Back to my original point (yes, I actually had one), I posted about this surprising (to me) change on Facebook, and several moms in similar positions of balancing the needs of multiple kiddos, housework, farm work, and less than infinite budgets asked for specific advice about meals, foods and how to make it all work.  I decided to write out my day in food.  I knew this would be way too long for FaceBook, and that brought me back to this trusty old blog, which, like a faithful friend, was always ready to listen.

So, here goes… I start my day with a cup of coffee, because I am not Superwoman and I just love it.  I make it the slow way, by boiling water and pouring it into a French press, and I treasure every step of the routine in the quiet dark. In the five minutes that it takes the coffee to steep, I put in my first load of laundry and lay all my books out for the day.  I don’t have a baby right now, and if I did, some of the gentle indulgences of this routine would be sacrificed for a time for a different kind of joy.  I use half and half, but no sugar.

Around 9:30, after I have planned my school day, spent some time in reading or prayer and gathered with my children for hymn singing, prayer and scripture memory, I eat my breakfast.  I feel like I’ve earned it by then :-).  For breakfast I alternate between a few options depending on when I have been to the store, what was in the budget for that week and what I feel like.  Option 1 – Cabot Creamery plain Greek yogurt with blueberries.  I like this brand because it is so creamy (I do not fear natural fats) that it requires no sweetening other than berries.  Option 2 – the same Greek yogurt with a few drops of liquid stevia and 1/3 cup of Ezekiel 4:9 cereal mixed in. I know this cereal is crazy expensive, but eating one third cup at a time it lasts.  Unless, of course, the children start asking for it, and, because it is such good stuff, you can’t say “no.”  Option 3 – steel cut oats (which I often make anyway for my children) with a pat of butter and a boatload of slivered almonds (about 1/3 c.).  I find no sweetener is needed, but my thirteen-year-old adds a few drops of stevia.  The rest of the family uses maple syrup which (I can’t even believe I am saying this) I really don’t miss.  If I am out of my yogurt and for some reason haven’t made the steel cut oats, I will cook up a couple of eggs with onions and whatever veggies I can quickly dice in.  That is option 4, and I tend to do it only about once a week because it is more time consuming and, for reasons unknown to me, just not satisfied as long.  Also, eggs everyday overwhelm me.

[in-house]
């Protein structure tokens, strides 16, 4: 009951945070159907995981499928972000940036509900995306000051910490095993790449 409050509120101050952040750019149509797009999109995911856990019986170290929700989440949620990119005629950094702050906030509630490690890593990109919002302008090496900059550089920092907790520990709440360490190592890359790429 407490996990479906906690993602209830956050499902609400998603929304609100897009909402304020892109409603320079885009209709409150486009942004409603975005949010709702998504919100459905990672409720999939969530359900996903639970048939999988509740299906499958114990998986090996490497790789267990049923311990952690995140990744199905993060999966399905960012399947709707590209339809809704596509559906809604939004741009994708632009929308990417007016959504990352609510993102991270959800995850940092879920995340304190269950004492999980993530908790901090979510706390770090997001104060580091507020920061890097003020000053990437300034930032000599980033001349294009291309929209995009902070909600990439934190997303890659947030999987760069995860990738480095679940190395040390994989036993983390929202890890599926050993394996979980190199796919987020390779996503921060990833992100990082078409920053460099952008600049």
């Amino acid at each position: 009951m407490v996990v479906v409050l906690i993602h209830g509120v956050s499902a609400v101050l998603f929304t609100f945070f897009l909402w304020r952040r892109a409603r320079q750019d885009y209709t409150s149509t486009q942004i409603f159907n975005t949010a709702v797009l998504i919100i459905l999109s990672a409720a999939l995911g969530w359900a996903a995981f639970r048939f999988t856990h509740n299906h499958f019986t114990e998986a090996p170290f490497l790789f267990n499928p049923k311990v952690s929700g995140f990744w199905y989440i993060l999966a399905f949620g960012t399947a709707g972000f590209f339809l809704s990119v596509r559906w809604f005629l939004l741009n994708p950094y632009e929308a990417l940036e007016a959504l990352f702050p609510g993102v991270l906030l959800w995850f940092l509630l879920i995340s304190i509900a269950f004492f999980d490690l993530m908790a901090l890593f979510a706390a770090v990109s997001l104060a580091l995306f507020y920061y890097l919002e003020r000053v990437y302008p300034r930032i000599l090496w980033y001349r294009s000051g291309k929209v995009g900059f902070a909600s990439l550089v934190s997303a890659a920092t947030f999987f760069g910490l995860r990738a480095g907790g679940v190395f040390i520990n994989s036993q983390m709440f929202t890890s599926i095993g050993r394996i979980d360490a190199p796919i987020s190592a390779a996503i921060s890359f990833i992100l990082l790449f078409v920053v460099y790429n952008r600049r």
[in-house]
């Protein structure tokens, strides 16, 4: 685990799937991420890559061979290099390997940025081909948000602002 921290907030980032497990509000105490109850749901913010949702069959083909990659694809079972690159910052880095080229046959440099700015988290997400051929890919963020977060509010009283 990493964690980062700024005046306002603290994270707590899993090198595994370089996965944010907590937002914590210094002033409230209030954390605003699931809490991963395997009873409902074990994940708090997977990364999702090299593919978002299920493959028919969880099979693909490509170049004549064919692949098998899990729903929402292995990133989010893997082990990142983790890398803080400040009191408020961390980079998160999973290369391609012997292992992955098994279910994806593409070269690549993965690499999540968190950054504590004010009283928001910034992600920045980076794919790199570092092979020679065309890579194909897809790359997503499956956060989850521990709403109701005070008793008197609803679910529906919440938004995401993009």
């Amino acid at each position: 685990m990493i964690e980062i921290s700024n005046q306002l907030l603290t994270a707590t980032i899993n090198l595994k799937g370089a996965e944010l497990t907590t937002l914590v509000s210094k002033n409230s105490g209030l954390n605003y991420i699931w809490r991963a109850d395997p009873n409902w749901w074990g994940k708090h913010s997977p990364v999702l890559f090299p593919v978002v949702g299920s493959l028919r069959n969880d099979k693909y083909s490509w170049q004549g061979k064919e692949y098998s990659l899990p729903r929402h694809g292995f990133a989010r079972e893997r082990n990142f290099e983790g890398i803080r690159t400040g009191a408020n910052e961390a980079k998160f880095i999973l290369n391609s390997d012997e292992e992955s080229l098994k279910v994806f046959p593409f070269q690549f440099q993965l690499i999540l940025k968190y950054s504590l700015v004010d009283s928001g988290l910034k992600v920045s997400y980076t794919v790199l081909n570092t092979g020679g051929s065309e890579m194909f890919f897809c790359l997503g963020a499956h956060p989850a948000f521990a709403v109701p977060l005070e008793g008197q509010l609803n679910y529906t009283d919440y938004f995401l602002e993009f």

During the school morning, I hydrate myself with water, kefir soda and/or ginger tea (with  a little milk it feels almost like having another cup of coffee).  Kefir soda is probiotic and sparklingly wonderful, and tea makes me happy.

While the little ones have morning recess, I sneak in 20 minutes on the elliptical machine and maybe a shower. Then I drink more water.


Around noon we all eat lunch. In my ideal world I will have roasted vegetables, quinoa and chickpeas ready to toss together, warm and add a lemon herb sauce for an amazing and satisfying “power bowl” lunch.  I nabbed this idea from a local restaurant.  In reality, I don’t always find time to have these things ready.  In that case, while making sandwiches for little people, I look for some sort of low-carb leftovers – a piece of chicken, bowl of soup, etc.  If that fails I just roll together a piece or two of my kiddos lunch – meat and a slice of cheddar cheese.  When I have greens on hand, I also fill a bowl with them and call it salad.  In a real pinch, carrots dipped right into the peanut butter jar will keep you going.

Afternoons get a little crazy.  I usually have about an hour of school work left to finish with my second grader, sometimes a Spanish class to teach, older kids to run to lessons, practices, classes, etc.  Afternoon snack (still a necessity) often gets thrown in a bag and taken on the road.  Fruit and nuts are my go-to.  Very hunter-gathererish of me.  Trader Joe’s sells 50% less salt roasted peanuts and almonds for a reasonable price.  The kids like the peanuts and I like the almonds.  The less salt makes a huge difference.  I know I should be eating them soaked, rather than roasted, but, that is just not my reality right now.  Maybe someday.


Suppers are a simple attempt to balance my convictions about healthy eating, budget keeping and pleasing everyone.  Typically I plan our weeks’ dinners on Monday before I do my grocery shopping (while my kiddos are at Cottage School – a luxury I realize not everyone has).  Monday evenings I get home late and exhausted from running errands and picking up younguns.  Also, my older kids play volleyball at the community center at 6:15, so I have to be quick. I t’s my “cheat night,” when I do something like whip together a re-fried beans and salsa, melt cheddar cheese on top and serve with Trader Joe’s black bean and quinoa tortilla chips.  Also a salad or berry / yogurt smoothie (I do add honey). Sometimes I even just get Trader Joe’s taquitos (can you tell I am obsessed?) to serve with guacamole and salad or smoothie.  It’s a compromise, but it gets us through.